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Pre-Civil War Grandeur

By Linda Tancs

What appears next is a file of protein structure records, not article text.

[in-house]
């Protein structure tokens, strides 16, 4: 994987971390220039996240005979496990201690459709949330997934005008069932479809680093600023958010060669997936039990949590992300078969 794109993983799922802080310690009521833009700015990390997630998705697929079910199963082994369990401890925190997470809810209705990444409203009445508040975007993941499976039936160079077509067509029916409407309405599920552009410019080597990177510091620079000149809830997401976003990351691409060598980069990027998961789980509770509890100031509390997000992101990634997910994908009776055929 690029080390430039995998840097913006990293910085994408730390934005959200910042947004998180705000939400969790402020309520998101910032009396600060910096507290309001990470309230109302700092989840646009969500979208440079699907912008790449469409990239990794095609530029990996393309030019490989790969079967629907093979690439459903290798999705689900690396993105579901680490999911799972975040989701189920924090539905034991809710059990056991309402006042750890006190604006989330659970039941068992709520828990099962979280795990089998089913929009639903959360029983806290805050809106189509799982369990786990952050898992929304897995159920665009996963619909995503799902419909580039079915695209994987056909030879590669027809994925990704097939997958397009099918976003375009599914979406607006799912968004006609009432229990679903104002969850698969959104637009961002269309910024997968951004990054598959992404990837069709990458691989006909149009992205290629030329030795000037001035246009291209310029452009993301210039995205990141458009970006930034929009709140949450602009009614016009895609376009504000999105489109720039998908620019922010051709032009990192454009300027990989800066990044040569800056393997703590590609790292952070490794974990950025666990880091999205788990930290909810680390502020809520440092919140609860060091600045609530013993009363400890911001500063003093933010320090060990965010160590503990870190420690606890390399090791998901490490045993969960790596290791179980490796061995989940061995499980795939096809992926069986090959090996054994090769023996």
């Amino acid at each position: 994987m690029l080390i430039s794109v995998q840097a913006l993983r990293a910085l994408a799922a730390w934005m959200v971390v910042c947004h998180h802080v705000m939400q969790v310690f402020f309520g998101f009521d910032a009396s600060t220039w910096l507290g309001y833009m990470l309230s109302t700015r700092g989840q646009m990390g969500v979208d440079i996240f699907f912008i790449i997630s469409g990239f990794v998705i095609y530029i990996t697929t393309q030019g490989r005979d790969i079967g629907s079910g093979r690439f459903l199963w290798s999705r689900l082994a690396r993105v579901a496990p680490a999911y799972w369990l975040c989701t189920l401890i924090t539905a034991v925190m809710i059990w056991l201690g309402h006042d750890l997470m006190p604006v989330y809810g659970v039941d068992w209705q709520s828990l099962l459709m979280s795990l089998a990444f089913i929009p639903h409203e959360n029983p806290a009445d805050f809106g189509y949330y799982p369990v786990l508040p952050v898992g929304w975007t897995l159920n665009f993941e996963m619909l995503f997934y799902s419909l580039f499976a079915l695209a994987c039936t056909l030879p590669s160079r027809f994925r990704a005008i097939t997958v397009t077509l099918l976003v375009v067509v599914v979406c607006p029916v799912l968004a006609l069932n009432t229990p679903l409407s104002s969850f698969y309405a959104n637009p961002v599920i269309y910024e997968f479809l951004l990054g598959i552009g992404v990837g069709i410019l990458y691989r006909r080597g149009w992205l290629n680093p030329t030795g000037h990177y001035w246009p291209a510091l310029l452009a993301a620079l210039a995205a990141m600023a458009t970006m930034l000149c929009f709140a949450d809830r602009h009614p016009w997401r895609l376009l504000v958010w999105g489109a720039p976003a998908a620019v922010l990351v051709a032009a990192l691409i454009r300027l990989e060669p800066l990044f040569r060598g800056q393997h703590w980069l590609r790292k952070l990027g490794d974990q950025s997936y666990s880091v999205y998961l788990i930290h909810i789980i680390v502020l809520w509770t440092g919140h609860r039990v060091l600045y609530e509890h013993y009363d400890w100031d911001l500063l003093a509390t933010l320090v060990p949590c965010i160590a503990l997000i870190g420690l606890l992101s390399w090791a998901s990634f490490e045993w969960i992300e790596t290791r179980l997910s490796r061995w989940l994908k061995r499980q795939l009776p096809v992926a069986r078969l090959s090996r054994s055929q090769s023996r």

It’s hard to imagine that a landmark example of pre-Civil War opulence like the Morse-Libby House was once scheduled to be demolished and replaced by a gas station.  Located in Portland, Maine, the mansion has all the signature elements of a classic Italian villa:  rich detail punctuated with low-pitched roofs and a soaring, square tower.  Its interior is no less impressive, boasting gas lighting fixtures, stained glass, a painted trompe l’oeil  wall and ceiling decorations, gilded surfaces, intricate plasterwork and lavish fabrics, carpets and furniture.  The mansion was built between 1858 and 1860 as a summer home for Ruggles Sylvester Morse, a Maine native who made his fortune in New Orleans as a hotel magnate.  The house was later occupied by the family of J.R. Libby, a dry goods merchant, who made few changes to the property.  It’s a good thing; the interior is the only intact surviving example of the work of famed designer Gustave Herter.

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